25 January 2013

My Cousin Knows the Scoop

Apparently Focke J. Goldenstein did not know that his cousin was not supposed to provide testimony in his 1880 era homestead application. Apparently the government wanted an explanation. When you are applying for free government land, you usually find ways to comply with their requirements.

Focke's workaround was to make out an affidavit as to why William Ehmen provided testimony in his pension claim.

"...Deponent further stays that William Ehmen is a cousin his and that he did not know that the relationship would make any difference or he would have brot[sic] one of the others named but that William Ehmen Knew more about his improvements then any one Else and when he found out it made a difference he Could not get one of the others..."

One never knows what tidbits may appear in a homestead appliation-especially to clear up any irregularities with the documentation. I already knew that Ehmen was Goldenstein's first cousin (their fathers were brothers), but if I had not this statement would have been even more helpful.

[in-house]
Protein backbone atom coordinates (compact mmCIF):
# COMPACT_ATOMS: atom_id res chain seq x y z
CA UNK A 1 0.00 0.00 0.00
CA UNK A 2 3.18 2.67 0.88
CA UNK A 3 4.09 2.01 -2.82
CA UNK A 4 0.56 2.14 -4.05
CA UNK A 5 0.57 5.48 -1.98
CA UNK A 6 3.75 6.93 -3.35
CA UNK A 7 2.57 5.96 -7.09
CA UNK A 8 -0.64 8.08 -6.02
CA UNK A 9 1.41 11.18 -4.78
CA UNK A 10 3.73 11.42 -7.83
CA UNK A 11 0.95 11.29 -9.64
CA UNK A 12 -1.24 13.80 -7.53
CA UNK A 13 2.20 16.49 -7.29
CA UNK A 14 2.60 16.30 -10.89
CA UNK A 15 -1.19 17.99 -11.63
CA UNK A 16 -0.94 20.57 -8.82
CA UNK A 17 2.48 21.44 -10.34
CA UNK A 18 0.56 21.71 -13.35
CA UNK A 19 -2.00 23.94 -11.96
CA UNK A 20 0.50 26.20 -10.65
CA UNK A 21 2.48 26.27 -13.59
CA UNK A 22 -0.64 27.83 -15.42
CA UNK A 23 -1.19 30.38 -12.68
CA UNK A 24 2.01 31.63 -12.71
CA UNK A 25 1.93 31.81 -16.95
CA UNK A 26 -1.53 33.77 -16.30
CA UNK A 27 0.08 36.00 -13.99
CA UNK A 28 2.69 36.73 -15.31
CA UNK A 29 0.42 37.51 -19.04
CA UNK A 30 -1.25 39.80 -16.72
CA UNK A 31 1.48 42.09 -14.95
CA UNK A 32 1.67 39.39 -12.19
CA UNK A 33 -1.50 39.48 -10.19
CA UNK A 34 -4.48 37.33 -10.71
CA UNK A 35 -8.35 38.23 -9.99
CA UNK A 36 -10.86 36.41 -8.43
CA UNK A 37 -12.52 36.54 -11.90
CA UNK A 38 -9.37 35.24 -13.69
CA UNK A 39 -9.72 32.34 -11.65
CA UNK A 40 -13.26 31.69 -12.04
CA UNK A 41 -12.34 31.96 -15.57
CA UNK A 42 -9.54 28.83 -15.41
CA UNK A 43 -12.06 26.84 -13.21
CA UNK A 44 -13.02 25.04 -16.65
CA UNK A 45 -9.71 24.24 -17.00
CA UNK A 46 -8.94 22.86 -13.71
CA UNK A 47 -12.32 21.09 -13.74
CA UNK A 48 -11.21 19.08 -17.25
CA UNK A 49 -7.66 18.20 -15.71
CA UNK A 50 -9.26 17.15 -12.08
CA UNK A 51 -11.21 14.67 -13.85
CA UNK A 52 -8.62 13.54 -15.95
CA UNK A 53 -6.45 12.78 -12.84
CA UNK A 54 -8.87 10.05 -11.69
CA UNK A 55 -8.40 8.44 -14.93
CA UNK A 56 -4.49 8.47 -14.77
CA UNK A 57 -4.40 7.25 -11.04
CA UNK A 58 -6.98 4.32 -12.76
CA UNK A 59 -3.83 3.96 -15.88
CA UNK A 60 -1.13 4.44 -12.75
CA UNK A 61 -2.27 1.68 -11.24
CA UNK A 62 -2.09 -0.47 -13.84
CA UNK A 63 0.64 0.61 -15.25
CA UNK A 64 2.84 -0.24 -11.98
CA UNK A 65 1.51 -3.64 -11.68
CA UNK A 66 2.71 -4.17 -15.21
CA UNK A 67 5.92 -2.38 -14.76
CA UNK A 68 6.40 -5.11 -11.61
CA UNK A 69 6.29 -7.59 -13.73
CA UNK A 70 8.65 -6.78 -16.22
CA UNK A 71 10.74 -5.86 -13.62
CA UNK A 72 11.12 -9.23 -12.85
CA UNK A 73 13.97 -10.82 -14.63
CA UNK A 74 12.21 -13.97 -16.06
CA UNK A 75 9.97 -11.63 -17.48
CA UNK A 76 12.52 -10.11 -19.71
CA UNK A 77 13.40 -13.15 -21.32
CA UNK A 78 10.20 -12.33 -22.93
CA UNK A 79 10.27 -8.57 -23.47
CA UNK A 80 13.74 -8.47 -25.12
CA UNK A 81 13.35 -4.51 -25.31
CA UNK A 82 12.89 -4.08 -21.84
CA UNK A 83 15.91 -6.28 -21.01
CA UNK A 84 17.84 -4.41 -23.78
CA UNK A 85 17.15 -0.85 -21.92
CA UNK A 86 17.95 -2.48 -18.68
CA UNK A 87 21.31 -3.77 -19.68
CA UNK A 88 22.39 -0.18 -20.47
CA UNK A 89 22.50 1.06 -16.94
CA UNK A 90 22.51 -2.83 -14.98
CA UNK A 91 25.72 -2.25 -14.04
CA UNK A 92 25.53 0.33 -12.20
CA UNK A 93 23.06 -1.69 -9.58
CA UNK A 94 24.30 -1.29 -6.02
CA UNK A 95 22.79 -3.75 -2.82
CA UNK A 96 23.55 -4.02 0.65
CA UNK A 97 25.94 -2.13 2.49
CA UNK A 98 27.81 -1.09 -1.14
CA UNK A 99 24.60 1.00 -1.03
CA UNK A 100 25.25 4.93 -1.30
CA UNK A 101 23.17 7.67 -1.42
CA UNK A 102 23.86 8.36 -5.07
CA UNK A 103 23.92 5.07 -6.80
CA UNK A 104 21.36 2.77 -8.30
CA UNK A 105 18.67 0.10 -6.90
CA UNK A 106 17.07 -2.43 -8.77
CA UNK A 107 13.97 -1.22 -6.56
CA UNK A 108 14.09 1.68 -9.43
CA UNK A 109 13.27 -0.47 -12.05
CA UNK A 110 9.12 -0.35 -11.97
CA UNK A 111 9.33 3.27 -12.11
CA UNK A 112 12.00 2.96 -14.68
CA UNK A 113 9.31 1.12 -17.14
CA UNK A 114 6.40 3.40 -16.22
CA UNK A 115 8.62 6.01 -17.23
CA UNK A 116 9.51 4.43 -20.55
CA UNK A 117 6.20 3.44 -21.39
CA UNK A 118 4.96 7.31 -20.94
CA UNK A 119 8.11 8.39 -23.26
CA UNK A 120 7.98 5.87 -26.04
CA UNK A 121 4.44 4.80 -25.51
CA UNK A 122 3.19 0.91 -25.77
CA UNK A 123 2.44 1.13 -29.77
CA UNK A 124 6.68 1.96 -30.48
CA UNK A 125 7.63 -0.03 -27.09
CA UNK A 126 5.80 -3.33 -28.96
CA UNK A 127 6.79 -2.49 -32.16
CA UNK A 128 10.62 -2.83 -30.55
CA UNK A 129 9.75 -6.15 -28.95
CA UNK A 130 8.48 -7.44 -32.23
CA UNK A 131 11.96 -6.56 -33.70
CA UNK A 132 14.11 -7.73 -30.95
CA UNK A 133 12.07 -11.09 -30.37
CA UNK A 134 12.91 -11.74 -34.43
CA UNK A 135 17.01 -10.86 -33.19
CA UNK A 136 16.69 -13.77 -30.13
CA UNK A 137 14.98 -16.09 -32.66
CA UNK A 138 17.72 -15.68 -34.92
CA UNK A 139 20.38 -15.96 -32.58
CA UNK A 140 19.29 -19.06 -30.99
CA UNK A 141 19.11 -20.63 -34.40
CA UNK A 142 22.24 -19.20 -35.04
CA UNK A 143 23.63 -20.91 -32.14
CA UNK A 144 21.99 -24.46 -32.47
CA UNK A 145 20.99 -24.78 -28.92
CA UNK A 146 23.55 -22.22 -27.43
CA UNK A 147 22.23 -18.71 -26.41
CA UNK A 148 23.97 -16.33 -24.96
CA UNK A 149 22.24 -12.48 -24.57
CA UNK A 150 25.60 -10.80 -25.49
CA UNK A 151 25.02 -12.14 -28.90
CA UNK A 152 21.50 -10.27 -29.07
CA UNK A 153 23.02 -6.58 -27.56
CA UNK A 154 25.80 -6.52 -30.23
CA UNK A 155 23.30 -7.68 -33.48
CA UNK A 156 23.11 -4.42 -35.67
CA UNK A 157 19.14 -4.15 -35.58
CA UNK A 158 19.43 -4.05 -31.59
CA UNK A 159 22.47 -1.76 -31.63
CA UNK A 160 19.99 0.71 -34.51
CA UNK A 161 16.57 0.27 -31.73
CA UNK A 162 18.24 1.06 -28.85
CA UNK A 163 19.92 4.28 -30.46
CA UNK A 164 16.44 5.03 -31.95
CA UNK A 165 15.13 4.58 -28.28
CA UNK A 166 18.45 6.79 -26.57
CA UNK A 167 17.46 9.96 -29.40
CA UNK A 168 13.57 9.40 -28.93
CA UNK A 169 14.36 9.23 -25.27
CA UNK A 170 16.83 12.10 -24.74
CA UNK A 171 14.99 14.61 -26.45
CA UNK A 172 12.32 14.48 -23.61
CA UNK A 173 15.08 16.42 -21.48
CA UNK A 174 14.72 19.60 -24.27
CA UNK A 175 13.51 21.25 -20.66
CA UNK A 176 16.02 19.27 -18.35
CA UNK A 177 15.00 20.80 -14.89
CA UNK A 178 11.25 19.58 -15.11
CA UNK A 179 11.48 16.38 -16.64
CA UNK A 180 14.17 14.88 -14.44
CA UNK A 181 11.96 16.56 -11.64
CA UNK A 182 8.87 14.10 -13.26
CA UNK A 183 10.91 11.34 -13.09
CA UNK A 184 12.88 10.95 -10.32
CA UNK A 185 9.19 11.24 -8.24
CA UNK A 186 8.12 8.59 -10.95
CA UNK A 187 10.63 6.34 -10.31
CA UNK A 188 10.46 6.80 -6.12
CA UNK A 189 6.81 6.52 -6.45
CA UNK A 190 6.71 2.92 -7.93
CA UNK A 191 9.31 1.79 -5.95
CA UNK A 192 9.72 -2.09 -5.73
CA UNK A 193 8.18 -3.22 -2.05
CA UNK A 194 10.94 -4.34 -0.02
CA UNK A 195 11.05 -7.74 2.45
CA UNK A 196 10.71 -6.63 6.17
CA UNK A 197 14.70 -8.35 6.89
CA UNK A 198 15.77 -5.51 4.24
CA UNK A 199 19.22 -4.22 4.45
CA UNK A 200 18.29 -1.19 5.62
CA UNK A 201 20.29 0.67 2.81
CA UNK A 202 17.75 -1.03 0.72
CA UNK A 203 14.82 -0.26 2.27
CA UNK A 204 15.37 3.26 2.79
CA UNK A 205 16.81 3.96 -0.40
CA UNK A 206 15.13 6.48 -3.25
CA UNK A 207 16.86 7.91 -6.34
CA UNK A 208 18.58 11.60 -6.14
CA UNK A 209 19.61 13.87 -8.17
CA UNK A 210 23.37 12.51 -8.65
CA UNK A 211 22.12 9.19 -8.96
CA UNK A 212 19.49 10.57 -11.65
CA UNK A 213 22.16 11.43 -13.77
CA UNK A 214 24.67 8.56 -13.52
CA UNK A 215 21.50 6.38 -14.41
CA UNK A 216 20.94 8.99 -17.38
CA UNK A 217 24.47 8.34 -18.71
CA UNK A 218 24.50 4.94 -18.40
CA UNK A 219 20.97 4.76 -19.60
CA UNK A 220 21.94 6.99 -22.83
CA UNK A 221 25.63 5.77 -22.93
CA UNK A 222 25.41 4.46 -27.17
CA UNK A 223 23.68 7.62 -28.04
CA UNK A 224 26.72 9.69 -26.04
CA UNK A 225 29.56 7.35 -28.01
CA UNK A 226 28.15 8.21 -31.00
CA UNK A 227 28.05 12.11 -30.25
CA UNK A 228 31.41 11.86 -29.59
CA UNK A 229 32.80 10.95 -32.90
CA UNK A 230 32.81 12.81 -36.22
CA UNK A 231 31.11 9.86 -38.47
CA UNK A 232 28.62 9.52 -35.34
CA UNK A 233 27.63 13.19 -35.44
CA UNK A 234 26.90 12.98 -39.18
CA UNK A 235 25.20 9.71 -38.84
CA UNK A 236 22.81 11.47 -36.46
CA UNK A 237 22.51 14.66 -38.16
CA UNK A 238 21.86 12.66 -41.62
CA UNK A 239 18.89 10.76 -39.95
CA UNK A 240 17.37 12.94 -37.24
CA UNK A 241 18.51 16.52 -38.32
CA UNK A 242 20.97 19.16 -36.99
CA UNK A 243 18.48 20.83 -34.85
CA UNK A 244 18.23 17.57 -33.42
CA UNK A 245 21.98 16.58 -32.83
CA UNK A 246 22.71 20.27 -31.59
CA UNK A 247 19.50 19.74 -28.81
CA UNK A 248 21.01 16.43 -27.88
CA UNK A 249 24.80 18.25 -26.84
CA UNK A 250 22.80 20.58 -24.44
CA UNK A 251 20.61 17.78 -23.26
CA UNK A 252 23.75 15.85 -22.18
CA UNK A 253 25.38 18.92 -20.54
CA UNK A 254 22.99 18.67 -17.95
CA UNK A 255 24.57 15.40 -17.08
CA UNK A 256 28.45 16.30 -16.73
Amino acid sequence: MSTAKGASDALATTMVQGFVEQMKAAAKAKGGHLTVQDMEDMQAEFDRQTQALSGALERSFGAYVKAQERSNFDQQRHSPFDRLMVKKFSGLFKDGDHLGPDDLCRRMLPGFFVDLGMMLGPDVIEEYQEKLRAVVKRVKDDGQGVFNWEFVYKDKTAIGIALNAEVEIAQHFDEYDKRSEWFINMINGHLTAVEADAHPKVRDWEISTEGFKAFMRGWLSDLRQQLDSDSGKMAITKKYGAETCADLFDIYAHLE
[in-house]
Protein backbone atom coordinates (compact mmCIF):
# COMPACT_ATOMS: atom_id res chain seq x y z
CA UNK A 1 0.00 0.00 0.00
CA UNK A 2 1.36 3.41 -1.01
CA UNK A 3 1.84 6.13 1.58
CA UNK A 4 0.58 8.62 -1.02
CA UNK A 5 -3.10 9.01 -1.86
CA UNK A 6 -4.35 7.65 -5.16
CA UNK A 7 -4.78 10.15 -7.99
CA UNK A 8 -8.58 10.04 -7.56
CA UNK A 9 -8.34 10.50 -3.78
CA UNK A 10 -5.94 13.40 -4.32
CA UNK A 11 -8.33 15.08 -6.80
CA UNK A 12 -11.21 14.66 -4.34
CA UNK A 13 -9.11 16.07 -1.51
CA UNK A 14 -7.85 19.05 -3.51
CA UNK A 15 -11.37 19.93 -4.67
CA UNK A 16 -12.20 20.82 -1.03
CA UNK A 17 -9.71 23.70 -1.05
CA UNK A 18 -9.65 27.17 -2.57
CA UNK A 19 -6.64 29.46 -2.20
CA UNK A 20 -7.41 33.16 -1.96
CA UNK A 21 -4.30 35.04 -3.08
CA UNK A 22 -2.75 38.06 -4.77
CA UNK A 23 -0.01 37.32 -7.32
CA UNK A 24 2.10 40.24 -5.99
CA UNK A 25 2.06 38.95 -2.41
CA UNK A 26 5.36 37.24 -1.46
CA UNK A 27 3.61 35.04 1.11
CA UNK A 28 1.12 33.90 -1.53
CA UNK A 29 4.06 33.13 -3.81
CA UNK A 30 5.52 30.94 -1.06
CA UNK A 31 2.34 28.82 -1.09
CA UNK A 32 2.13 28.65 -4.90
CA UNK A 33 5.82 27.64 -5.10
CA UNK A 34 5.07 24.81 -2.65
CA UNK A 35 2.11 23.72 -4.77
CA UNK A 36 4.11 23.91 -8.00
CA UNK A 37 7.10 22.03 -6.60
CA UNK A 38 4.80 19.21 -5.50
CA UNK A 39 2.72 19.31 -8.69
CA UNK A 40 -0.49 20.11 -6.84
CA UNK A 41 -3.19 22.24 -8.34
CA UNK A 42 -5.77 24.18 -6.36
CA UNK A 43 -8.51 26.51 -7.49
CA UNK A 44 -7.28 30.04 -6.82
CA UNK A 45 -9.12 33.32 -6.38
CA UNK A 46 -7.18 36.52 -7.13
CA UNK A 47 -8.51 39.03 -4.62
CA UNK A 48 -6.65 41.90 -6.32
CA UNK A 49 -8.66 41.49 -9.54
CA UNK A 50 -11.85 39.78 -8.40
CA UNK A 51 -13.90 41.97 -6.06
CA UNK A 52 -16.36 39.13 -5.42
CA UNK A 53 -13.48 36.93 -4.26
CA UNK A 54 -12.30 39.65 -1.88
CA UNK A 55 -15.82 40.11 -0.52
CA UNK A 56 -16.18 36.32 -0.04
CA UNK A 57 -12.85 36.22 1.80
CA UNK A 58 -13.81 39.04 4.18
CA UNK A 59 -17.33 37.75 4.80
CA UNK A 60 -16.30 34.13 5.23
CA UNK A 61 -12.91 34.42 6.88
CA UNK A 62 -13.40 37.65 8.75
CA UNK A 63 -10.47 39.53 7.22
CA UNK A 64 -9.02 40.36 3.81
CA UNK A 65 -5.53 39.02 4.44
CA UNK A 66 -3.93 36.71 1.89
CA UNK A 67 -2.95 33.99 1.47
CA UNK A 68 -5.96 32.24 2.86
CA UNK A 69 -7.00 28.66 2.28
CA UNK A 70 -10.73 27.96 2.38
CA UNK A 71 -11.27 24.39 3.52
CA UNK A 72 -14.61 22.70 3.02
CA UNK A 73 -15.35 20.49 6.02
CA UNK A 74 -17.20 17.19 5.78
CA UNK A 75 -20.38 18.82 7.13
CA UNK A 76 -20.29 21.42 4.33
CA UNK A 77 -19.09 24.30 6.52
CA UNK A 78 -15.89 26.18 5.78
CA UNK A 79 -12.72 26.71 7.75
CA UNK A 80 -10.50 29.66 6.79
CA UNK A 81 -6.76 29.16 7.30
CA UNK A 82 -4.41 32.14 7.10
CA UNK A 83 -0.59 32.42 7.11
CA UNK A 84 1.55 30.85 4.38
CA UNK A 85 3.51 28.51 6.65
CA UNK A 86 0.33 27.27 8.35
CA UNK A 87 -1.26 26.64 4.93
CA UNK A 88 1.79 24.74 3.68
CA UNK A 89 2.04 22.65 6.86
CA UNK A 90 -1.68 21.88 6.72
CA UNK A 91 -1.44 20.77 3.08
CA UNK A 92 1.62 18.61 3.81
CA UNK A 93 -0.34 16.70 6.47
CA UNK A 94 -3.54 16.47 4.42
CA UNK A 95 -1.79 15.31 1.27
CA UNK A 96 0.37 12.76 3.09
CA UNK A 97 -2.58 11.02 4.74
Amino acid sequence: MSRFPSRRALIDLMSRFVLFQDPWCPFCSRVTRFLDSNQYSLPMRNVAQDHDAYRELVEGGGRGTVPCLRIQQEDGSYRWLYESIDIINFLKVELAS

This homestead claim is for Focke J. Goldenstein who settled in Dawson County, Nebraska.  A more complete reference is provided in the image below.

The Nebraska Homestead Records are currently being made available on Fold3.com. Please note that as of this writing, the digitization is  not complete and abandoned claims are not included.

I have several family memers who homesteaded in Dawson County, Nebraska, during the 1870-1890 time period. Goldenstein and his wife Anna homesteaded in Dawson County in the 1880s and my great-grandmother Tjode (Goldenstein) Habben was born there in 1882.